The Himalayan country, which is also battling a bloody Maoist revolt, has since been mired in political turmoil.
The deity also reportedly sweated in 1932 before an earthquake killed thousands of people.
June 17, 2004
Ignorant Law Professors on the March
One of the embarrassing facts about the Intelligent Design scam is how many law professors are involved in it. Their leader is Philip Johnson, a scholarly mediocrity in his chosen field (criminal law), who found a new raison d'etre by campaigning against Darwin. As mathematician Jeffrey Shallitt puts it in an amusing review of one of Johnson's books:
"Imagine this: a law professor with no scientific training, after a mid-life crisis in which he became a fundamentalist Christian, announces that Newton's laws are wrong. Scientists only believe Newton's laws, he claims, because they have a prior commitment to 'naturalism'. The scientific evidence for Newton's laws is weak, he claims, and depends mostly on clever word games, where scientists first talk about motion of objects on the earth ('micromotion') and then extrapolate to the movements of the heavenly bodies ('macromotion'). We do not see objects on the earth moving about by themselves; any moving object is always the result of an intelligence that set that object in motion. The law professor writes books decrying Newtonism and discussing the social decay it leads to. He organizes conferences and develops a strategy for getting supernatural explanations for motion taught in science classes.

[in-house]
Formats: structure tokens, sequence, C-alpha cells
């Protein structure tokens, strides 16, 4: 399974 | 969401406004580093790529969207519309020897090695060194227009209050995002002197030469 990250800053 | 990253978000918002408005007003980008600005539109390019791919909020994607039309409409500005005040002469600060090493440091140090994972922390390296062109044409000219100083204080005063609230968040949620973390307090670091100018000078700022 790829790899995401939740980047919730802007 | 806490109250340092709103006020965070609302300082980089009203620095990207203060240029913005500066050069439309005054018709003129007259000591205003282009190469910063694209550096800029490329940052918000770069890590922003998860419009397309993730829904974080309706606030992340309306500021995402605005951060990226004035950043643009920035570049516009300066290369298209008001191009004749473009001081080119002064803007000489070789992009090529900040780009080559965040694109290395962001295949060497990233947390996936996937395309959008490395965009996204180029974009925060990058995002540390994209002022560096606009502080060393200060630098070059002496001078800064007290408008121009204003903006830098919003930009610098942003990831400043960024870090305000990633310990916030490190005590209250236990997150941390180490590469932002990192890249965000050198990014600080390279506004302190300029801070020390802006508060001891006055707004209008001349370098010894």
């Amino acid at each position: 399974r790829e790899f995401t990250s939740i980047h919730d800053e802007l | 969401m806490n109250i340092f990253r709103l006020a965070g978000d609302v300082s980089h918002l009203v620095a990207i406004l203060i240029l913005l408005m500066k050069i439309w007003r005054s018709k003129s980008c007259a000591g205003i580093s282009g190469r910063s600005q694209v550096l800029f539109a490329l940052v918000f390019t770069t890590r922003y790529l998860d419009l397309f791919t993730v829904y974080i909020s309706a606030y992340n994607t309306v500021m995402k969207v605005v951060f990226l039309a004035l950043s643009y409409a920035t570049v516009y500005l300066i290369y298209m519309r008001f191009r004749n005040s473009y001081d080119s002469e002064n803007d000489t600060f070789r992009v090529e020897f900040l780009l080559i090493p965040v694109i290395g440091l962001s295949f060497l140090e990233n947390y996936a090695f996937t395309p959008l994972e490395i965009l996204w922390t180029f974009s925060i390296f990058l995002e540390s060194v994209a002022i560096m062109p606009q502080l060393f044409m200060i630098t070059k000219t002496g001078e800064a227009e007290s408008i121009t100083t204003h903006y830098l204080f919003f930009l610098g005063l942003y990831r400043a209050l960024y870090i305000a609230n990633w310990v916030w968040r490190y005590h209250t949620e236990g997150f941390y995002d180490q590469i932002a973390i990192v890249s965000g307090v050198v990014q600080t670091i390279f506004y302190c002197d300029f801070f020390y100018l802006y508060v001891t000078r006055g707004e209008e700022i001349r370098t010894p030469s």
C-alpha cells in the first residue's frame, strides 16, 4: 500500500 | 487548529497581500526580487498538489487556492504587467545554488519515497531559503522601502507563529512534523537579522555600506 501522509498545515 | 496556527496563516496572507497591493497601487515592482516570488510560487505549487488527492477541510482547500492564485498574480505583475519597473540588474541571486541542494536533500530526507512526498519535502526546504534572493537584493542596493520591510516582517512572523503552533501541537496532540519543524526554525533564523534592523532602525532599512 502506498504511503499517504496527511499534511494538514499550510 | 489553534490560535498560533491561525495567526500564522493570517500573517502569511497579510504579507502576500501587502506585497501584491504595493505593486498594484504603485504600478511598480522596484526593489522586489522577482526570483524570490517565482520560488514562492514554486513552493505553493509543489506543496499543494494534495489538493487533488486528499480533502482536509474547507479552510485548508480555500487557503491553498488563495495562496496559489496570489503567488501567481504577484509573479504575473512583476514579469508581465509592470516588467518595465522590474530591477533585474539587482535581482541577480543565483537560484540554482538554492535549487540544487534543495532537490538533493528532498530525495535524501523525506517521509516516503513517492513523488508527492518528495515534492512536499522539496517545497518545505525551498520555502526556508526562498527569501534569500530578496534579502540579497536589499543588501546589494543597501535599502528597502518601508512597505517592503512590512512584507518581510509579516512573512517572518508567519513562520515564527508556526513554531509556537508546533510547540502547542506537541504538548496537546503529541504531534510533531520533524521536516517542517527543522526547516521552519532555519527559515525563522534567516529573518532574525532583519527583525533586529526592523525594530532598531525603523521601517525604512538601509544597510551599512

"Sound farfetched? Perhaps. But just change 'Newtonism' to 'Darwinism' and you've got the strange crusade of Berkeley law professor Phillip Johnson, exemplified in this silly and dishonest book.
"Looking for scientific evidence against evolution? You won't find it here (or anywhere else, for that matter). What you will find is the kind of rhetoric lawyers are skilled at: if the facts and law are against you, pound the table.